Chipmunk population boom is part of a natural cycle that you probably just have to live with

  • FILE - In this Oct. 6, 2005 file photo, a chipmunk stuffs his mouth with seeds and returns to his nest to store them for winter in Canterbury, N.H. There has been a spike in New England's chipmunk population during the summer of 2020. (Ken Williams/The Concord Monitor via AP, File) Concord Monitor file

  • A chipmunk in Randolph Center, Vt., Saturday, May 23, 2020. (Valley News - James M. Patterson) Copyright Valley News. May not be reprinted or used online without permission. Send requests to James M. Patterson / Valley News file

  • This chipmunk gathers seeds in Buckland. Staff Photo/PAUL FRANZ

Concord Monitor
Published: 6/16/2021 9:56:00 PM
Modified: 6/16/2021 9:56:07 PM

No, you’re not imagining it: Chipmunks really are everywhere.

“We have no formal monitoring of chipmunks,” said Matt Tarr, a wildlife biologist with UNH Extension,

“But my observation and what I’m hearing from folks all over New Hampshire is: There’s a lot of chipmunks this year!”

Does this mean we’re going to see a Chip ’n’ Dale version of 2018’s roadkill apocalypse, when a gray squirrel population explosion produced rodent carnage on New England highways? Probably not.

“That was a perfect storm of good conditions for small mammals. That probably isn’t something that we’re going to see again for a long time,” Tarr said.

Populations of small mammals naturally fluctuate from year to year, Tarr said, with two factors being most important: The amount of natural foods, in this case particularly acorns and small fruits, and the severity of winter.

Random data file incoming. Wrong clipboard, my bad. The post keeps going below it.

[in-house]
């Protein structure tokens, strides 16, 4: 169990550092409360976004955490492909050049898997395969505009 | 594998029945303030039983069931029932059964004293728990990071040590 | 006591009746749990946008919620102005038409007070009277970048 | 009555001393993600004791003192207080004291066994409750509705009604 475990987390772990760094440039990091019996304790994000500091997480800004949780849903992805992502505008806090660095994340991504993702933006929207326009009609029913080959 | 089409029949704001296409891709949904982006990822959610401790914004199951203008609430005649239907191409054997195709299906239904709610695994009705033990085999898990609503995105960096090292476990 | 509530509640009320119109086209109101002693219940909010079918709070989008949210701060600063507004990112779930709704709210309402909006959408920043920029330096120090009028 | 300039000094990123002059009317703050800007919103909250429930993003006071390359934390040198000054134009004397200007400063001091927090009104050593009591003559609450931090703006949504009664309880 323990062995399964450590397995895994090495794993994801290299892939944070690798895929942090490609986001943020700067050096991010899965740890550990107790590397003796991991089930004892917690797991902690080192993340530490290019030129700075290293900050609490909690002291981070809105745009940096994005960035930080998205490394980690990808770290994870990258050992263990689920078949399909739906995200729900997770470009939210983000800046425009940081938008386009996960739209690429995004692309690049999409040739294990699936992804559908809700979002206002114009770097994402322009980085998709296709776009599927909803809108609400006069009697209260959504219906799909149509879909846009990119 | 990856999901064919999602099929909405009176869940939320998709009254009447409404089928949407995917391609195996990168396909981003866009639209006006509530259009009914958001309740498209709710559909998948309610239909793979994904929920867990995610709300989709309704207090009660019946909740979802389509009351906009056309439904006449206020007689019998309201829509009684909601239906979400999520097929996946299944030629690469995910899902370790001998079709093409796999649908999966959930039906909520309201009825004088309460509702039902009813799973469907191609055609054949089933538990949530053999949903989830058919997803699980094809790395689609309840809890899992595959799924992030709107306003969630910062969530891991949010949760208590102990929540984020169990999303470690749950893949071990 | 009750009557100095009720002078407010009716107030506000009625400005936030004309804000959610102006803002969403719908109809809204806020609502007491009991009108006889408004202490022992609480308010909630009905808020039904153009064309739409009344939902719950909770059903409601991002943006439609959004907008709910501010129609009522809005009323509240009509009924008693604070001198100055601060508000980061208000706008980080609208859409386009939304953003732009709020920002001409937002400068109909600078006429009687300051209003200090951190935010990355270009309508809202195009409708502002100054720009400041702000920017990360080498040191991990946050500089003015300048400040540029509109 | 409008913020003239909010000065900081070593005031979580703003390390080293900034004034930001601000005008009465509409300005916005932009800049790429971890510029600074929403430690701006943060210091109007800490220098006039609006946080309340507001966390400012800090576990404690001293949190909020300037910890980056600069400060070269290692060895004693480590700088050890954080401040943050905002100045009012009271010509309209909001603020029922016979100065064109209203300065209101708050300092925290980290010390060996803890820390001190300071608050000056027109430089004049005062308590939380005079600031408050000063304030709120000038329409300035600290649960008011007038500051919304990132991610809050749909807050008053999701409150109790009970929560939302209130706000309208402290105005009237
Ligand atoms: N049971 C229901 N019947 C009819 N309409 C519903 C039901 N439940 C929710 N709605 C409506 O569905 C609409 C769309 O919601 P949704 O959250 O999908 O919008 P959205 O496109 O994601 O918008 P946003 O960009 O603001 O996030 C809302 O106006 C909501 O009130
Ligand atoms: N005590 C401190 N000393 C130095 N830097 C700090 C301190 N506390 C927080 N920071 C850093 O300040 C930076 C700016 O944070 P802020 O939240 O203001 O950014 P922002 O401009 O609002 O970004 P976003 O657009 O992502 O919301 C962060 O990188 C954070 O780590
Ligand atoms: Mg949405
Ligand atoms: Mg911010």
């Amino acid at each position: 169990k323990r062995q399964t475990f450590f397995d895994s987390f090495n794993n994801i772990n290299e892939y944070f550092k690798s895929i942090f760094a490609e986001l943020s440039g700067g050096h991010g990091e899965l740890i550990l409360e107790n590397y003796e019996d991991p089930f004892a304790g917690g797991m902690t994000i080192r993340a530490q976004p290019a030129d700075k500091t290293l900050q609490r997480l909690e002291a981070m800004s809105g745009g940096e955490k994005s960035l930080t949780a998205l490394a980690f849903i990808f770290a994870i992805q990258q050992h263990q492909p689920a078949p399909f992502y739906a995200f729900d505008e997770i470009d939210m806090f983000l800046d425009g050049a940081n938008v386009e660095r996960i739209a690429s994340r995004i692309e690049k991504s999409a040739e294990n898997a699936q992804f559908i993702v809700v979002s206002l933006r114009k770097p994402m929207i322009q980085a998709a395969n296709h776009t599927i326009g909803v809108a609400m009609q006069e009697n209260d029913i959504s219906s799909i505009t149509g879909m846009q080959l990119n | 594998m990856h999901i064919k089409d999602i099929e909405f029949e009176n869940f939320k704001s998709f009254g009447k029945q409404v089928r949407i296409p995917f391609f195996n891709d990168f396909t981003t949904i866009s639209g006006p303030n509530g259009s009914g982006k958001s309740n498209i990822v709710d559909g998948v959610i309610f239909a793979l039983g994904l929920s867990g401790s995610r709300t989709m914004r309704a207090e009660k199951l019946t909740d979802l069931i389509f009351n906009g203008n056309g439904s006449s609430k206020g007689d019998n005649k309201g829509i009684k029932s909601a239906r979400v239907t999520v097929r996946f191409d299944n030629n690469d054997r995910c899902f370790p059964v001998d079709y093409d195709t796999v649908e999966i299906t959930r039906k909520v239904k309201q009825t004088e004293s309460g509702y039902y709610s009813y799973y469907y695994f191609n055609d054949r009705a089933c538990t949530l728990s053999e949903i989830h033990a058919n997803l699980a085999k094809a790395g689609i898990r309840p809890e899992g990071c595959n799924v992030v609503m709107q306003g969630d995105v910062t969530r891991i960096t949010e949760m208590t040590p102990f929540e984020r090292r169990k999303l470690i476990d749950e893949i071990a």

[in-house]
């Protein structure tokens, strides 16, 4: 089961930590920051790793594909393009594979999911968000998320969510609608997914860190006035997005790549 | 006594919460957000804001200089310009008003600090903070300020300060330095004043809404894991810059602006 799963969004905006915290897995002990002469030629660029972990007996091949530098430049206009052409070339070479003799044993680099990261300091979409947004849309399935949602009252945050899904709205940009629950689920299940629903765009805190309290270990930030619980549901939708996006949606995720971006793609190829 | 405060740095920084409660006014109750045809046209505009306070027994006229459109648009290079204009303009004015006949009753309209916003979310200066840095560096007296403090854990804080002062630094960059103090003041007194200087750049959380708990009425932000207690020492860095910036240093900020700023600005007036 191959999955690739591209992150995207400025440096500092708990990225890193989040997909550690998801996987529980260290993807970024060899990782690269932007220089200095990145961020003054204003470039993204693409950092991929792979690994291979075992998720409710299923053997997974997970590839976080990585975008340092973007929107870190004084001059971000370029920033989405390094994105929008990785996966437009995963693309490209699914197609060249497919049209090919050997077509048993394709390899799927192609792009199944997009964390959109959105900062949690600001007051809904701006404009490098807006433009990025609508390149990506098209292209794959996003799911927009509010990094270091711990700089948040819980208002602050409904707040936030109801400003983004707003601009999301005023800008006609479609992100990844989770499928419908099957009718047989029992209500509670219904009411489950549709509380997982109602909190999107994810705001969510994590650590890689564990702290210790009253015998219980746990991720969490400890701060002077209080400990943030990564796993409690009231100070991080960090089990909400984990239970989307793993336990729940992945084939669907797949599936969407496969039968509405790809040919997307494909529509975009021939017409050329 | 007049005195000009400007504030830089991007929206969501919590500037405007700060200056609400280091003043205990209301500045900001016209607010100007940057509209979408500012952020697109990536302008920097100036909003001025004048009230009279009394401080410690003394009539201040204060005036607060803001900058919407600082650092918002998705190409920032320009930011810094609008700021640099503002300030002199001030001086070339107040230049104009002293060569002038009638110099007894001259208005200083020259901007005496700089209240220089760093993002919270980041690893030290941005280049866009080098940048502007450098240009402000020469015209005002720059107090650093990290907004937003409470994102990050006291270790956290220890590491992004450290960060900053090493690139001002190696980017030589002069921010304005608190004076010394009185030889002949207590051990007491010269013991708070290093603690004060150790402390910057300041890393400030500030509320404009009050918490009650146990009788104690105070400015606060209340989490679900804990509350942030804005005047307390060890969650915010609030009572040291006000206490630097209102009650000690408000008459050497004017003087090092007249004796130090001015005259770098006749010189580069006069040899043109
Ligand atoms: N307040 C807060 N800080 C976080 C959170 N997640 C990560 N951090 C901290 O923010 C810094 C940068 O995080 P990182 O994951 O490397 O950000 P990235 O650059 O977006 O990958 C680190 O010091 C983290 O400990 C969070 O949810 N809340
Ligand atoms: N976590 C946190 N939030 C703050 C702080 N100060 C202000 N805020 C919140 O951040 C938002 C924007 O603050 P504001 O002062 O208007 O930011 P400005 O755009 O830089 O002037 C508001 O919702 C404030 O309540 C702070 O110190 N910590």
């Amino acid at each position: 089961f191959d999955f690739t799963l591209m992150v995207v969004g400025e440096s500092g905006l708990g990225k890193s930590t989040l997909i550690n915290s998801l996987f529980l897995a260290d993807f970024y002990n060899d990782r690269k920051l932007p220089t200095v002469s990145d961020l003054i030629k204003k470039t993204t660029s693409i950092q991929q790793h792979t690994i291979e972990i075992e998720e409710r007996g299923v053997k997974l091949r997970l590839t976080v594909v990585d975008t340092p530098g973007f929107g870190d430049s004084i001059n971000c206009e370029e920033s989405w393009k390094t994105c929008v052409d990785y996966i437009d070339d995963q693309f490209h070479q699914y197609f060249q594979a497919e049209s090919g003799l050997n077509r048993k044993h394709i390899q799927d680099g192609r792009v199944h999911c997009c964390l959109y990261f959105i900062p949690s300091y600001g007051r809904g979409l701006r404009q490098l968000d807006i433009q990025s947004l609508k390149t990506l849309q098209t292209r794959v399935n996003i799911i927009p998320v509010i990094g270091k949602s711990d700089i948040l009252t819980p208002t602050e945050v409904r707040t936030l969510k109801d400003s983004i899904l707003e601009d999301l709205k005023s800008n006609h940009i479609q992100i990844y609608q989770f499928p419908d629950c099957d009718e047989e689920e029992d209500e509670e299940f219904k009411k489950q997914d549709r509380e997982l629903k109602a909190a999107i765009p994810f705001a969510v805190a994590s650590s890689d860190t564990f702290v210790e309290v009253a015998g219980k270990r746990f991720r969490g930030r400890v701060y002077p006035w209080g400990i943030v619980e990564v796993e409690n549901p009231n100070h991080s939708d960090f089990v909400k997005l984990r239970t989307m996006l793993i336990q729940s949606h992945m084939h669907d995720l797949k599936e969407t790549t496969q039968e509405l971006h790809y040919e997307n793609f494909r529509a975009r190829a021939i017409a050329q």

Last fall was a really good fruit year and the winter was pretty mild, Tarr said. More adults survived the dark months to breed, and they’re healthy enough to have bigger litters and multiple litters.

“What we’re seeing is natural ... not characteristically uncommon,” Tarr said.

The flip side of the cycle is that predators will benefit. Foxes, owls, bobcats and coyotes are enjoying this year’s small-mammal feast. As a result, their populations will probably increase, holding down the chipmunk population next year and spurring the next stage in the up-and-down cycle.

“Next year, or the year after, there won’t be a whole lot (of chipmunks),” Tarr predicted.

Chipmunks are cute but they can wreak havoc on gardens. Tarr noted that they particularly like strawberries but aren’t picky. “Chipmunks are omnivores. They eat everything.”

Unfortunately, there’s not a lot you can do to keep them out of the garden short of setting up and maintaining extensive netting and fencing, of the sort used by commercial growers.

“They’re such small critters they can get anywhere,” Tarr said.

For his part, the biologist says he just lives with it.

“Be as diverse as possible and try to plant extra,” he said. “I’ve just come to the conclusion that I’m happy to see the critters. Whatever I get out of my garden is fine.”

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